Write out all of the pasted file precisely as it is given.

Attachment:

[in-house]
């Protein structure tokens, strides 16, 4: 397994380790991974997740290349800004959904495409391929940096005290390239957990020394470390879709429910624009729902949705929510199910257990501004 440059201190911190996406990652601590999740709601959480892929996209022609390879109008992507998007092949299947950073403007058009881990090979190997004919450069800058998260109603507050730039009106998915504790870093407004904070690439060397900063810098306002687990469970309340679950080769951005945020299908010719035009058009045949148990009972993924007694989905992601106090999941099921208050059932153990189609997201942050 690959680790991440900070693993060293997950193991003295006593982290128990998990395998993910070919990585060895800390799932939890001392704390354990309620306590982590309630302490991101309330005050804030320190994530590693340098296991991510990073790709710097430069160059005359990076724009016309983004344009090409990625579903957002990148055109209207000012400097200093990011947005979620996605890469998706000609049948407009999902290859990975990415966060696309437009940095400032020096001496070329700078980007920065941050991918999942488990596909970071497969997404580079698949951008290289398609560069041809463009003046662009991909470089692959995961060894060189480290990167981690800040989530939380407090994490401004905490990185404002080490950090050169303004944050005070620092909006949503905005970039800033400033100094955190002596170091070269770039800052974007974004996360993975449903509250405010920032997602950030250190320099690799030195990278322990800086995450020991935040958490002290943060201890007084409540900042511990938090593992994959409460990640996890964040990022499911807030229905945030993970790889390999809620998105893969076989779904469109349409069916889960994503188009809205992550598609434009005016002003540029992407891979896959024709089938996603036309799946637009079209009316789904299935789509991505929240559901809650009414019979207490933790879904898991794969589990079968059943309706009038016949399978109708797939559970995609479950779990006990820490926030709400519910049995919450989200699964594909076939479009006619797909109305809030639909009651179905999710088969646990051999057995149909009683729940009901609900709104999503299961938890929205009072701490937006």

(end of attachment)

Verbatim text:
[in-house]
């Protein structure tokens, strides 16, 4: 397994380790991974997740290349800004959904495409391929940096005290390239957990020394470390879709429910624009729902949705929510199910257990501004 440059201190911190996406990652601590999740709601959480892929996209022609390879109008992507998007092949299947950073403007058009881990090979190997004919450069800058998260109603507050730039009106998915504790870093407004904070690439060397900063810098306002687990469970309340679950080769951005945020299908010719035009058009045949148990009972993924007694989905992601106090999941099921208050059932153990189609997201942050 690959680790991440900070693993060293997950193991003295006593982290128990998990395998993910070919990585060895800390799932939890001392704390354990309620306590982590309630302490991101309330005050804030320190994530590693340098296991991510990073790709710097430069160059005359990076724009016309983004344009090409990625579903957002990148055109209207000012400097200093990011947005979620996605890469998706000609049948407009999902290859990975990415966060696309437009940095400032020096001496070329700078980007920065941050991918999942488990596909970071497969997404580079698949951008290289398609560069041809463009003046662009991909470089692959995961060894060189480290990167981690800040989530939380407090994490401004905490990185404002080490950090050169303004944050005070620092909006949503905005970039800033400033100094955190002596170091070269770039800052974007974004996360993975449903509250405010920032997602950030250190320099690799030195990278322990800086995450020991935040958490002290943060201890007084409540900042511990938090593992994959409460990640996890964040990022499911807030229905945030993970790889390999809620998105893969076989779904469109349409069916889960994503188009809205992550598609434009005016002003540029992407891979896959024709089938996603036309799946637009079209009316789904299935789509991505929240559901809650009414019979207490933790879904898991794969589990079968059943309706009038016949399978109708797939559970995609479950779990006990820490926030709400519910049995919450989200699964594909076939479009006619797909109305809030639909009651179905999710088969646990051999057995149909009683729940009901609900709104999503299961938890929205009072701490937006």